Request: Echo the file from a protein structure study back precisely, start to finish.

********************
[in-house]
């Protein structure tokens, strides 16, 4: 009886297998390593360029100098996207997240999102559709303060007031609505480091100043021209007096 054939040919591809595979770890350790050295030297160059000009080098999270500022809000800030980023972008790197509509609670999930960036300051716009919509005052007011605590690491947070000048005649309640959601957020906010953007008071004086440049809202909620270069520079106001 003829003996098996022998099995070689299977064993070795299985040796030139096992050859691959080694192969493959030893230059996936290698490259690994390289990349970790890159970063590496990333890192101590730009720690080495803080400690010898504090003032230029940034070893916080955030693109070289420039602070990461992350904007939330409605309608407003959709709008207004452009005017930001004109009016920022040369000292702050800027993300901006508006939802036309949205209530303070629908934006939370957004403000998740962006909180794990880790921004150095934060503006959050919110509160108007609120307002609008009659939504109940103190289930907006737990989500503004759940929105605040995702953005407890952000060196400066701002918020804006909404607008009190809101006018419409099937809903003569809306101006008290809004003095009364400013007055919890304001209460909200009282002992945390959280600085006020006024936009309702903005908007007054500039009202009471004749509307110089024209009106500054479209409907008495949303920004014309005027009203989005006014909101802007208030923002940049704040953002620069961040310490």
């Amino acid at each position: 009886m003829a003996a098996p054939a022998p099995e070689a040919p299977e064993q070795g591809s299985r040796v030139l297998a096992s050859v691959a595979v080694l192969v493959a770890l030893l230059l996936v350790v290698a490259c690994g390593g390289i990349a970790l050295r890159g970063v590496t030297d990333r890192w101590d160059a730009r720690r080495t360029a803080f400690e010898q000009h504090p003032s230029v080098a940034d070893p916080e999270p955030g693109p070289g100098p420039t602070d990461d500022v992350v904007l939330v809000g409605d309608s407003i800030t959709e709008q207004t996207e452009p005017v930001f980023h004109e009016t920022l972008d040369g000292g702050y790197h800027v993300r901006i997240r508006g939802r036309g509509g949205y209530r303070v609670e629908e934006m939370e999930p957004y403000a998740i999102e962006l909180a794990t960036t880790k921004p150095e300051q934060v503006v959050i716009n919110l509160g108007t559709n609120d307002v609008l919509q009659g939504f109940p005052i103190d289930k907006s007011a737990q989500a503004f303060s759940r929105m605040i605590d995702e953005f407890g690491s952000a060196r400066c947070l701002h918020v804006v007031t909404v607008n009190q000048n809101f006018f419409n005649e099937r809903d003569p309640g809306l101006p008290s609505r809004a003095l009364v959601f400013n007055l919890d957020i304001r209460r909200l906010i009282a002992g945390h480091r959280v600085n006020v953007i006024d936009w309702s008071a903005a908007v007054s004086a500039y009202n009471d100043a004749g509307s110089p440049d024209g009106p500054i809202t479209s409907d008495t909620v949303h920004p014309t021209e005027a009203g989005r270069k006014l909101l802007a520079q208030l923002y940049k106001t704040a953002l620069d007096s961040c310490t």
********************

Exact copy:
[in-house]
């Protein structure tokens, strides 16, 4: 009886297998390593360029100098996207997240999102559709303060007031609505480091100043021209007096 054939040919591809595979770890350790050295030297160059000009080098999270500022809000800030980023972008790197509509609670999930960036300051716009919509005052007011605590690491947070000048005649309640959601957020906010953007008071004086440049809202909620270069520079106001 003829003996098996022998099995070689299977064993070795299985040796030139096992050859691959080694192969493959030893230059996936290698490259690994390289990349970790890159970063590496990333890192101590730009720690080495803080400690010898504090003032230029940034070893916080955030693109070289420039602070990461992350904007939330409605309608407003959709709008207004452009005017930001004109009016920022040369000292702050800027993300901006508006939802036309949205209530303070629908934006939370957004403000998740962006909180794990880790921004150095934060503006959050919110509160108007609120307002609008009659939504109940103190289930907006737990989500503004759940929105605040995702953005407890952000060196400066701002918020804006909404607008009190809101006018419409099937809903003569809306101006008290809004003095009364400013007055919890304001209460909200009282002992945390959280600085006020006024936009309702903005908007007054500039009202009471004749509307110089024209009106500054479209409907008495949303920004014309005027009203989005006014909101802007208030923002940049704040953002620069961040310490």
């Amino acid at each position: 009886m003829a003996a098996p054939a022998p099995e070689a040919p299977e064993q070795g591809s299985r040796v030139l297998a096992s050859v691959a595979v080694l192969v493959a770890l030893l230059l996936v350790v290698a490259c690994g390593g390289i990349a970790l050295r890159g970063v590496t030297d990333r890192w101590d160059a730009r720690r080495t360029a803080f400690e010898q000009h504090p003032s230029v080098a940034d070893p916080e999270p955030g693109p070289g100098p420039t602070d990461d500022v992350v904007l939330v809000g409605d309608s407003i800030t959709e709008q207004t996207e452009p005017v930001f980023h004109e009016t920022l972008d040369g000292g702050y790197h800027v993300r901006i997240r508006g939802r036309g509509g949205y209530r303070v609670e629908e934006m939370e999930p957004y403000a998740i999102e962006l909180a794990t960036t880790k921004p150095e300051q934060v503006v959050i716009n919110l509160g108007t559709n609120d307002v609008l919509q009659g939504f109940p005052i103190d289930k907006s007011a737990q989500a503004f303060s759940r929105m605040i605590d995702e953005f407890g690491s952000a060196r400066c947070l701002h918020v804006v007031t909404v607008n009190q000048n809101f006018f419409n005649e099937r809903d003569p309640g809306l101006p008290s609505r809004a003095l009364v959601f400013n007055l919890d957020i304001r209460r909200l906010i009282a002992g945390h480091r959280v600085n006020v953007i006024d936009w309702s008071a903005a908007v007054s004086a500039y009202n009471d100043a004749g509307s110089p440049d024209g009106p500054i809202t479209s409907d008495t909620v949303h920004p014309t021209e005027a009203g989005r270069k006014l909101l802007a520079q208030l923002y940049k106001t704040a953002l620069d007096s961040c310490t």